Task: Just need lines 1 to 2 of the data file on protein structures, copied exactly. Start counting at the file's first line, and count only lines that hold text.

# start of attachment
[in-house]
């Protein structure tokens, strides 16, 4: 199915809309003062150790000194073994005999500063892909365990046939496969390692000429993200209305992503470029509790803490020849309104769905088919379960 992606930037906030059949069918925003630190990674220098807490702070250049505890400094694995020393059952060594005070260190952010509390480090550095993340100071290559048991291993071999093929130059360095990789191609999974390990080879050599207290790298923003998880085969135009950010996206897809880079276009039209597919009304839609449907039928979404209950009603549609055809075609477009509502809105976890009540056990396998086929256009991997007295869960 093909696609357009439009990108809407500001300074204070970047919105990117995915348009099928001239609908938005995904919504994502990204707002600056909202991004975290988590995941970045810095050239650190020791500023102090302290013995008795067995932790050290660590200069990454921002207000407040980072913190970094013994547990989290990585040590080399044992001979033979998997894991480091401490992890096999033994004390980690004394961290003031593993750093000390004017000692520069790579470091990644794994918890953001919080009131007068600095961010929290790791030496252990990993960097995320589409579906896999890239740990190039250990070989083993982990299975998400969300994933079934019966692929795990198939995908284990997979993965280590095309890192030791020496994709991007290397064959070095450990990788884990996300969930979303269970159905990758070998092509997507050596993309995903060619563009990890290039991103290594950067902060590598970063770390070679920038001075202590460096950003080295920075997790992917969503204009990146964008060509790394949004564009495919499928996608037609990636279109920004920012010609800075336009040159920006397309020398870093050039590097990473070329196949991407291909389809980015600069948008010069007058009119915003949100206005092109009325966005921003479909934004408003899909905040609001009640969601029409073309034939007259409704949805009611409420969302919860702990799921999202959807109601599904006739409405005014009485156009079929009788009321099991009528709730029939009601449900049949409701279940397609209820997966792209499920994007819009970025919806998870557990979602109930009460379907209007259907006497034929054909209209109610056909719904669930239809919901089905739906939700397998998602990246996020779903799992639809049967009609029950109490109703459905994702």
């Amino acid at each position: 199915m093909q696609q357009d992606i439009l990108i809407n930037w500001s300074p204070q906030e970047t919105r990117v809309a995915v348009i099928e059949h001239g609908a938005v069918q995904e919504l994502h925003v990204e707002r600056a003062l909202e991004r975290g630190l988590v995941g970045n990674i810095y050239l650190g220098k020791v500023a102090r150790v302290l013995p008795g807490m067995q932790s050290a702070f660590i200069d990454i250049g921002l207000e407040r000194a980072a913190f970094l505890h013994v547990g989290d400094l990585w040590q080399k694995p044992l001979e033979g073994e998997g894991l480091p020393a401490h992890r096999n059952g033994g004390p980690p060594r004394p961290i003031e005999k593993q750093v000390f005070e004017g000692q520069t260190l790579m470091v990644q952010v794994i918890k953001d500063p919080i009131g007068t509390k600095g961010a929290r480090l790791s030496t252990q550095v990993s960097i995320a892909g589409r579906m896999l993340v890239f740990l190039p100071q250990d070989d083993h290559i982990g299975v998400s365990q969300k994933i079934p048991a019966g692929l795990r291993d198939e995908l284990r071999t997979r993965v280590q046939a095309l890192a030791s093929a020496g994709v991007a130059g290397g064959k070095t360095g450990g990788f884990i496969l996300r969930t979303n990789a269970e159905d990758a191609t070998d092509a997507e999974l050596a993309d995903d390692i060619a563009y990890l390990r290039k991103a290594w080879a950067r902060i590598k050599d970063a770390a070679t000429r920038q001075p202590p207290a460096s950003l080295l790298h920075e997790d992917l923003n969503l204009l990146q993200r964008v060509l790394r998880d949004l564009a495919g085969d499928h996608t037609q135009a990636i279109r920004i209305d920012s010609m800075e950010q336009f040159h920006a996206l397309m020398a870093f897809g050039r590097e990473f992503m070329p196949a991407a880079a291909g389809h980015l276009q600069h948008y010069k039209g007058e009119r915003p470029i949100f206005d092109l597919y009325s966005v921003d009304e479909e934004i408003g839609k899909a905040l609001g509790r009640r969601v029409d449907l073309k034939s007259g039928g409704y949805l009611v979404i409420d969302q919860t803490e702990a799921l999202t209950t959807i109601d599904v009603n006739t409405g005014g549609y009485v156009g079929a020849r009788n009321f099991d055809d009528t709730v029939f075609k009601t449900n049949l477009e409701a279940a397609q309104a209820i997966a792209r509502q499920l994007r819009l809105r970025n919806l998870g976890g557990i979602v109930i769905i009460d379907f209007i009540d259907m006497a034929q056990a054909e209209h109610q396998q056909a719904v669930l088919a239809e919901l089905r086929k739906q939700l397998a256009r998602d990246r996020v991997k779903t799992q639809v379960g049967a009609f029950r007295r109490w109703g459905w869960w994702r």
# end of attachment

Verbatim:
[in-house]
């Protein structure tokens, strides 16, 4: 199915809309003062150790000194073994005999500063892909365990046939496969390692000429993200209305992503470029509790803490020849309104769905088919379960 992606930037906030059949069918925003630190990674220098807490702070250049505890400094694995020393059952060594005070260190952010509390480090550095993340100071290559048991291993071999093929130059360095990789191609999974390990080879050599207290790298923003998880085969135009950010996206897809880079276009039209597919009304839609449907039928979404209950009603549609055809075609477009509502809105976890009540056990396998086929256009991997007295869960 093909696609357009439009990108809407500001300074204070970047919105990117995915348009099928001239609908938005995904919504994502990204707002600056909202991004975290988590995941970045810095050239650190020791500023102090302290013995008795067995932790050290660590200069990454921002207000407040980072913190970094013994547990989290990585040590080399044992001979033979998997894991480091401490992890096999033994004390980690004394961290003031593993750093000390004017000692520069790579470091990644794994918890953001919080009131007068600095961010929290790791030496252990990993960097995320589409579906896999890239740990190039250990070989083993982990299975998400969300994933079934019966692929795990198939995908284990997979993965280590095309890192030791020496994709991007290397064959070095450990990788884990996300969930979303269970159905990758070998092509997507050596993309995903060619563009990890290039991103290594950067902060590598970063770390070679920038001075202590460096950003080295920075997790992917969503204009990146964008060509790394949004564009495919499928996608037609990636279109920004920012010609800075336009040159920006397309020398870093050039590097990473070329196949991407291909389809980015600069948008010069007058009119915003949100206005092109009325966005921003479909934004408003899909905040609001009640969601029409073309034939007259409704949805009611409420969302919860702990799921999202959807109601599904006739409405005014009485156009079929009788009321099991009528709730029939009601449900049949409701279940397609209820997966792209499920994007819009970025919806998870557990979602109930009460379907209007259907006497034929054909209209109610056909719904669930239809919901089905739906939700397998998602990246996020779903799992639809049967009609029950109490109703459905994702």